Qatar: Tourism aims beyond 2022

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Qatar’s tourism sector will be one of the big winners of the 2022 FIFA World Cup, with an accelerated building programme of hotels, hospitality facilities and entertainment centres aimed at making sure fans will enjoy their stay, though care has to be taken to ensure that once the World Cup is over, visitors keep coming through the turnstiles.

Even before winning the rights to host the 2022 World Cup, Qatar had been working hard to put in place the infrastructure to support a large-scale tourism industry. Some of these developments include an international airport that will be able to process 50m passengers a year and a planned proposal to build a terminal to handle cruise liners.

The finishing touches have been put to the $1.2bn Qatar National Convention Centre, which has already begun staging events ahead of its formal opening before the end of the year, strengthening the country’s appeal as a business and congress destination. The centre hosted the World Innovation Summit for Education last month and is planning to host the 20th World Petroleum Congress in December. In total, Qatar expects around $25bn to be invested over the coming 11 years in tourism-related projects, according to information compiled by the Qatar Tourism Authority (QTA).

While much of this investment is still to come, Qatar’s tourism sector is already expanding, despite regional unrest and concerns over the global economy. The country has posted solid growth in 2011 while many nations in the region have seen arrival numbers slump or only marginally increase. According to data issued by the UN World Tourism Organisation (UNTWO) at the end of October, incoming tourism numbers are forecast to increase by between 4% and 5% over the next 12 months — a significant contrast to the drop in visitor numbers across the Middle East, where the agency says there has been an 11% decline.

Indeed, it is possible that Qatar benefitted from the instability in some parts of the Middle East and North Africa. In the first six months of 2011, there was a 39.1% jump in the number of visitors from other GCC states, visitors who may have chosen to stay closer to home rather than travel to other countries in the region that were embroiled in political unrest.

Data issued by the QTA also showed that the first half of 2011 saw a steady rise in hotel occupancy rates, with 63% of beds occupied nightly, up from 61% for the same period in 2010. Additionally, overall arrival numbers climbed 3.12%. Though visitor numbers and occupancy rates peaked in February, coinciding with Qatar hosting the Asian Football Cup, the drop off following the final whistle was negligible, according to the QTA.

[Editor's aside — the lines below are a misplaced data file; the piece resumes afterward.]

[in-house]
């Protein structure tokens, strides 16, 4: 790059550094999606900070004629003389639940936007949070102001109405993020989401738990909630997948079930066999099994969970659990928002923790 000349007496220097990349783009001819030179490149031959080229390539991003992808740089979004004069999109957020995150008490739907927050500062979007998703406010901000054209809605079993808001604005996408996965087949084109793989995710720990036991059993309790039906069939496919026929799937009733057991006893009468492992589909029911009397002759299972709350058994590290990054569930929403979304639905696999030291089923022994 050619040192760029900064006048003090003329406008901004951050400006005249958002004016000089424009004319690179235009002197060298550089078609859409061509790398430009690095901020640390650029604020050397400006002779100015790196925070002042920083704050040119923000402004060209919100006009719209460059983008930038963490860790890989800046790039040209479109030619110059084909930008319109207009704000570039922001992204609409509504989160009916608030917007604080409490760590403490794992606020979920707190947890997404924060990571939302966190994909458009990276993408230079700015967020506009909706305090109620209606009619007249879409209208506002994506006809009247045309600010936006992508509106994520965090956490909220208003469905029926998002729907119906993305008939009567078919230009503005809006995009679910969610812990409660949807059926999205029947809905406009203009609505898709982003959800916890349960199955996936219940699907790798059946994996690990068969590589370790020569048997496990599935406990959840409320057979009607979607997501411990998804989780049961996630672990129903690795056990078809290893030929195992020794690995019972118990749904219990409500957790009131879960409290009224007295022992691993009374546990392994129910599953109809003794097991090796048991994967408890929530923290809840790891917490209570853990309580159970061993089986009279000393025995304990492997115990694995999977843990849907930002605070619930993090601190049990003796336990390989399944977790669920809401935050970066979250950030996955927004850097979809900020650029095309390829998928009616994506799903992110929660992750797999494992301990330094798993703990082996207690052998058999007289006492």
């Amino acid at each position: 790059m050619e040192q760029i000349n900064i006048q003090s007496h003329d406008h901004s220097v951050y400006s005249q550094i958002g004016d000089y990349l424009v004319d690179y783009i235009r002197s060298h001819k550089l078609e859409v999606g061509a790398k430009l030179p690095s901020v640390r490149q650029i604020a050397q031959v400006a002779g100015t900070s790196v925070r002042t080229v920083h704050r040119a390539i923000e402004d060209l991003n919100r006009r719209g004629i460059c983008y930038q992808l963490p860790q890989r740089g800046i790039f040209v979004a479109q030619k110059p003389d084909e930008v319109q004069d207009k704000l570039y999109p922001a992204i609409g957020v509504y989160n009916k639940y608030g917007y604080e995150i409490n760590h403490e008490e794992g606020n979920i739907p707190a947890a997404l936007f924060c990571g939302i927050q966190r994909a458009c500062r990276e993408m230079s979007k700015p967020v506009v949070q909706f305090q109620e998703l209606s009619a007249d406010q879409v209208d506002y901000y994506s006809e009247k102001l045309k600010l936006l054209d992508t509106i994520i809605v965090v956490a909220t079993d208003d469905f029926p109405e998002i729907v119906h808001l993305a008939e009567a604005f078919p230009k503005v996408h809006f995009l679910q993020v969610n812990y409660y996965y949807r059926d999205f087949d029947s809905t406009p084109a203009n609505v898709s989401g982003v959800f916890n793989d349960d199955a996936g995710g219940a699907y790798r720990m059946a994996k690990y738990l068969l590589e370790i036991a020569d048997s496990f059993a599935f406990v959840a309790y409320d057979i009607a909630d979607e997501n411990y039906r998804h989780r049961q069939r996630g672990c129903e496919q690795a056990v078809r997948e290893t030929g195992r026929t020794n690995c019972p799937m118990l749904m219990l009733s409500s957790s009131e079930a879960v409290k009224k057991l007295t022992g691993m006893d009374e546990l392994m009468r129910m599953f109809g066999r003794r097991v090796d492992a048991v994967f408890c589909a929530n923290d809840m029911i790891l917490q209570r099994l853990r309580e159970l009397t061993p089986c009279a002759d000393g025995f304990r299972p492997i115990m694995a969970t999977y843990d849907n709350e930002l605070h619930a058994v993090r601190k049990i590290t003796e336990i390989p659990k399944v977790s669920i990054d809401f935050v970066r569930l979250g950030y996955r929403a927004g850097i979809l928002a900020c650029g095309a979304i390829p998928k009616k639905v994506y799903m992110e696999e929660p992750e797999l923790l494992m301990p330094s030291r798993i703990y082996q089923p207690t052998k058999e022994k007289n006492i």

This could be significant for Qatar’s tourism aspirations deep into the next decade and beyond. While the country is pinning much of its medium-term hopes on the 2022 World Cup and the surge of visitors the event will undoubtedly bring, in the longer term Qatar must be able to maintain the momentum it generates in the lead up to football’s premier tournament. To do so, Qatar will need to expand the range of tourism activities it has to offer and hone those already up and running.

The expected growth in tourist arrivals has prompted a flurry of building activity, with QTA data showing 77 new hotels and a further 42 hotel apartments under construction as of mid-2011. Of these, 25 hotels and 10 hotel apartments are scheduled to be completed by the end of 2011, adding just under 6400 rooms to current availability. In total, it is estimated that some 5000 hotel rooms will come on line every year up until the 2022 World Cup kicks off.

Hoss Vetry, the cluster general manager for the Ritz Carlton Doha, said it was critical that Qatar avoided oversaturation in the sector. “At the end of the day, customers have so many places to travel to, and Doha for the last two years has become a new destination for people who want to look for new places, but my recommendation is that we don’t make the same – I don’t want to use the word mistake – of allowing so many hotels to be built, and then later on you don’t have enough travellers coming in,” he said in an interview with the Gulf Times in mid-October.

It was important to strike a balance between the needs of a one-off event such as the World Cup, and a longer-term vision for the economy and tourism, Vetry said. Qatar should be able to do that with ease, however, seeing as how it already hosts several annual events, including the Qatar Masters Golf Tournament, Qatar Open, ExxonMobil Open Championship, Qatar Cycling Tour and the Asia Football Cup of Nations.

Ahmed Abdullah Al Nuaimi, the chairman of the QTA, is confident the industry will pass easily through any post-World Cup doldrums. In an interview with Reuters earlier this year, Al Nuaimi said the tourism sector would target the 50m passengers flowing through the new international airport.

“If we just attract 5% of the airport capacity, that’s about 2.5m a year. That’s going to be great business,” he said in mid-August.

Though it will be a long time before Qatar has a clear impression of how well its tourism industry will adapt to life after the World Cup, the sector will be well-equipped to meet visitors’ needs. The challenge will be to ensure it cashes in on the publicity and goodwill a successful staging of the event will provide.

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